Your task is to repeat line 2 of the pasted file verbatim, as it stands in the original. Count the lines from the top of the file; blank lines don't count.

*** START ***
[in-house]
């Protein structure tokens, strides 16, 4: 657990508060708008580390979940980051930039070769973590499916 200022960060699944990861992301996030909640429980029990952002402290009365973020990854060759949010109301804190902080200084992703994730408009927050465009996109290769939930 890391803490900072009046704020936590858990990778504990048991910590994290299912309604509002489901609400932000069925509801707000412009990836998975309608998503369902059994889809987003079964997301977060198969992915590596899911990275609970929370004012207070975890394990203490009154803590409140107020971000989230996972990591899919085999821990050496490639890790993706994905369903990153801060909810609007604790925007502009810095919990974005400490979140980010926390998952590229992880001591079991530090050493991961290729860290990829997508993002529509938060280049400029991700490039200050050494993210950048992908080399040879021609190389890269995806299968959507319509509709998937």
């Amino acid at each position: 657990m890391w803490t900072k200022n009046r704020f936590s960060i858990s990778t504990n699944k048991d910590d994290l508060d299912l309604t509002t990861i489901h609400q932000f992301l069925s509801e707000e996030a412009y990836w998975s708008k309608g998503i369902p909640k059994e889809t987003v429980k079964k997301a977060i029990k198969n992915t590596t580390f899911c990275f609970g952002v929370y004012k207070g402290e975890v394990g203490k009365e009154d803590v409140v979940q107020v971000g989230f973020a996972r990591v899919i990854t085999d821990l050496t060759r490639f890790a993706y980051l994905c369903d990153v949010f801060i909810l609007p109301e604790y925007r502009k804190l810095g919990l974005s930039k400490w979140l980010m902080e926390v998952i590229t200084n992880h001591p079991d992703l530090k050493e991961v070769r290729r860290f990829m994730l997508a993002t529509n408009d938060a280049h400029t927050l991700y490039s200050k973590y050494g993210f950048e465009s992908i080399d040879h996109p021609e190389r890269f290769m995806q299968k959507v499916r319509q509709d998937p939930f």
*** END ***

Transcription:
């Protein structure tokens, strides 16, 4: 657990508060708008580390979940980051930039070769973590499916 200022960060699944990861992301996030909640429980029990952002402290009365973020990854060759949010109301804190902080200084992703994730408009927050465009996109290769939930 890391803490900072009046704020936590858990990778504990048991910590994290299912309604509002489901609400932000069925509801707000412009990836998975309608998503369902059994889809987003079964997301977060198969992915590596899911990275609970929370004012207070975890394990203490009154803590409140107020971000989230996972990591899919085999821990050496490639890790993706994905369903990153801060909810609007604790925007502009810095919990974005400490979140980010926390998952590229992880001591079991530090050493991961290729860290990829997508993002529509938060280049400029991700490039200050050494993210950048992908080399040879021609190389890269995806299968959507319509509709998937």